The Great War ended on paper, on June 28, 1919, in the Palace of Versailles. Fighting had ended on the eleventh hour of the eleventh day of the eleventh month, seven months earlier — Armistice Day. That’s why Islanders will pause on Monday to mark the gift of freedom given them by so many veterans of so many conflicts. Sadly, World War I was not “the war to end all wars,” and sadly, veterans to whom we and other Americans owe so much continue to fill the ranks of those who earn this annual acknowledgement.
In November 1919, President Woodrow Wilson commemorated the first Armistice Day. “To us,” he said, ” in America, the reflections of Armistice Day will be filled with solemn pride in the heroism of those who died in the country’s service and with gratitude for the victory, both because of the thing from which it has freed us and because of the opportunity it has given America to show her sympathy with peace and justice in the councils of the nations…”
Armistice Day became Veterans Day. In 1954, President Dwight D. Eisenhower signed a bill proclaiming November 11 as Veterans Day, and called upon Americans everywhere to rededicate themselves to the cause of peace. He issued a presidential order directing the head of the Veterans Administration (now called the Department of Veterans Affairs), to form a Veterans Day National Committee to organize and oversee the national observance of Veterans Day.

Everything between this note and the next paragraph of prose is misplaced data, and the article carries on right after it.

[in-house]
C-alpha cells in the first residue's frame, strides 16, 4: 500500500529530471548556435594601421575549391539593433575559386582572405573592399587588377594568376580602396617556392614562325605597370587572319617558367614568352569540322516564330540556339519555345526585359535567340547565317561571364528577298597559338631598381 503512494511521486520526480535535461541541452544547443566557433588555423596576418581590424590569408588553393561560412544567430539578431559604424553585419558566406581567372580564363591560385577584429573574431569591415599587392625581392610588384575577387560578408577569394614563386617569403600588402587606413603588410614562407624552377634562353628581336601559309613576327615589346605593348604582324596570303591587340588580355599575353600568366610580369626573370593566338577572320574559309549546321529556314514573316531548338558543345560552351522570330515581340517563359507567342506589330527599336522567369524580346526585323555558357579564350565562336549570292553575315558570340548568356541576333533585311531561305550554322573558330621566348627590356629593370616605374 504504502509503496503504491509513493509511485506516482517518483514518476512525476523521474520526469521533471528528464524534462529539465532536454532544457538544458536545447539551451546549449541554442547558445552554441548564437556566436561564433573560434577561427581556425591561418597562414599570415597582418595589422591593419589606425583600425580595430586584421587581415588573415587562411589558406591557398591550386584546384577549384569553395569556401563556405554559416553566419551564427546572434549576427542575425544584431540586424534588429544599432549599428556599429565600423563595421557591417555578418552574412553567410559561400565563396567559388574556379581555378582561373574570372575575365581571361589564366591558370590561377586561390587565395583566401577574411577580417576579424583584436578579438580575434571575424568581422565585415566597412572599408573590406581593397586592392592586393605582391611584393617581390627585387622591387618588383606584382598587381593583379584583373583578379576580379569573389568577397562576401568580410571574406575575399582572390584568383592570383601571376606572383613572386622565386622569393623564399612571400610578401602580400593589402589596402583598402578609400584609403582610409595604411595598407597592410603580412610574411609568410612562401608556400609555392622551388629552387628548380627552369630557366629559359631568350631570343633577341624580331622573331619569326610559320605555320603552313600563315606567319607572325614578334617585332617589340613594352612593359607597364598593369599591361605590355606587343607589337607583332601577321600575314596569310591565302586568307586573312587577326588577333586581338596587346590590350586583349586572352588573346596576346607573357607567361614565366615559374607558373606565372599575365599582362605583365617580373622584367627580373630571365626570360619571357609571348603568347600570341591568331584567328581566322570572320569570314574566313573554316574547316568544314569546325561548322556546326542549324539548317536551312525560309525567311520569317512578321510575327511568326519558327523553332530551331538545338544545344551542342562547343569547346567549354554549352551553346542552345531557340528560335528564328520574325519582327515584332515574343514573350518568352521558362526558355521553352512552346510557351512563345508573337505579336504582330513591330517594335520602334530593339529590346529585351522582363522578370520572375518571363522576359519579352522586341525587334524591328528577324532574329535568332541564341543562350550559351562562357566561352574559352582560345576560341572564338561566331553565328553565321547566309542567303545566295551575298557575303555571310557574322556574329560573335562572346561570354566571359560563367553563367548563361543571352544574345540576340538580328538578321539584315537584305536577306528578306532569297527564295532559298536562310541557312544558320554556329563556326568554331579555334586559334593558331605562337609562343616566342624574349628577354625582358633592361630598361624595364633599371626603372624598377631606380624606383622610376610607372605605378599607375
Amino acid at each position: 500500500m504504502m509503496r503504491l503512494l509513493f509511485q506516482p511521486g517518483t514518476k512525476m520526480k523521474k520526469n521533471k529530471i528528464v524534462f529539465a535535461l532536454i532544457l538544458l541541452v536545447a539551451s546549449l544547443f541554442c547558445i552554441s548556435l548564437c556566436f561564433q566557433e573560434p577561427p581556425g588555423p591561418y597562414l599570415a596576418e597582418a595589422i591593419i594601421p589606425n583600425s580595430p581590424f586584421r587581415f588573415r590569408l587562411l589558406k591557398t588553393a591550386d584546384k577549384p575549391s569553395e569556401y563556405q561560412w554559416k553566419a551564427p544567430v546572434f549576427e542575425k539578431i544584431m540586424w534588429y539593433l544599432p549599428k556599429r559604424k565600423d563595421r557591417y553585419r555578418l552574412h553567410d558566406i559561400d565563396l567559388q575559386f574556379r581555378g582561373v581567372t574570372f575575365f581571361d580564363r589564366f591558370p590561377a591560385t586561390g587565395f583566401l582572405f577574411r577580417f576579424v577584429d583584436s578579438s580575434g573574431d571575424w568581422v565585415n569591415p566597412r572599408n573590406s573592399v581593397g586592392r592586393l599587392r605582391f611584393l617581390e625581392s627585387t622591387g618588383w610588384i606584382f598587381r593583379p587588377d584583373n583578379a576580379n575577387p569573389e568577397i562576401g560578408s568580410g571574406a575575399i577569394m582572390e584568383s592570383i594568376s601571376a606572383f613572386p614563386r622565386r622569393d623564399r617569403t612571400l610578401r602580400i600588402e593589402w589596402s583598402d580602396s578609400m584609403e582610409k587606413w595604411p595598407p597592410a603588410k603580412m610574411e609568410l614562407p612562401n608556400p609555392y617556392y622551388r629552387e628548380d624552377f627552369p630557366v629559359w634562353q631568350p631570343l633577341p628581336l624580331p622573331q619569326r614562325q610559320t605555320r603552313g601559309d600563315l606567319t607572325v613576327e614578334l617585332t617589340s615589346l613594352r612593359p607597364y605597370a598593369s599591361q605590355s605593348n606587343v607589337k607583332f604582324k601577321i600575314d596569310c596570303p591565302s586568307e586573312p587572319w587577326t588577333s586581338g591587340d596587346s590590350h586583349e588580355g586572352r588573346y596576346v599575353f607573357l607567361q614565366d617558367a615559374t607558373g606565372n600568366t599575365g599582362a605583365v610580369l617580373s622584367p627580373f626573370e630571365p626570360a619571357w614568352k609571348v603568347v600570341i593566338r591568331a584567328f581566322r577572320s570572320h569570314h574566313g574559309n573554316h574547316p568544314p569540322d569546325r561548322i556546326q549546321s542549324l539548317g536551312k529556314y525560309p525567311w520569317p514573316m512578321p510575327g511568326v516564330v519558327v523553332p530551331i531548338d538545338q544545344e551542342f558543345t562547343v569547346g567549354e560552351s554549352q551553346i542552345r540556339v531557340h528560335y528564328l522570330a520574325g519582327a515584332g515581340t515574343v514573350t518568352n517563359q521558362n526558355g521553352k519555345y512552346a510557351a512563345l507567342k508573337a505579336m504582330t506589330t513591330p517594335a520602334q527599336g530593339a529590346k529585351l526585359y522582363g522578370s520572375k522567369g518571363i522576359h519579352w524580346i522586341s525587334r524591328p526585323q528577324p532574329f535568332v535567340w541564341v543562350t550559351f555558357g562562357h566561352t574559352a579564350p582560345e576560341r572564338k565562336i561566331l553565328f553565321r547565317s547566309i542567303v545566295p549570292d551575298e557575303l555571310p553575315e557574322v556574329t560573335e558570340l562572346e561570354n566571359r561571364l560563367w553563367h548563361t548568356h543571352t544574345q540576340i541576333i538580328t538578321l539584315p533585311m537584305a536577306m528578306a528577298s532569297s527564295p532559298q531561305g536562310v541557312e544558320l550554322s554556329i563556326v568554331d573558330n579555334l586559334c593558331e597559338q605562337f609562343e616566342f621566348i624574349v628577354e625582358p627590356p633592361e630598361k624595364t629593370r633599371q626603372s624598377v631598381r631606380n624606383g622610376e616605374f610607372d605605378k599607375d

Or course, parades and public ceremonies are in order, but privately, memories of soldiers and loved ones, lost, damaged, and changed forever by their experiences have a particular claim on the hearts of all of us. Veterans Day is no longer Armistice Day, but it is not Memorial Day either. Veterans Day is not observed to honor those who have died in the nation’s defense. On Veterans Day, we honor all American veterans, living and dead, but at its heart, the reason for Veterans Day is to thank living veterans for their service to their country and to us. Parades and public ceremonies serve that purpose, but so do personal gestures, one of us to another, so that veterans hear our appreciation of the sacrifices they have made. The Department of Veterans Affairs advises, “One of the most personal and meaningful Veterans Day activities for people is to send notes or cards to hospitalized veterans or those living in veterans homes. Or, better yet, visit a veteran in a veterans hospital or veterans home. The best way to have a ‘happy Veterans Day’ is to do something special to make a veteran happy.”
We can do that.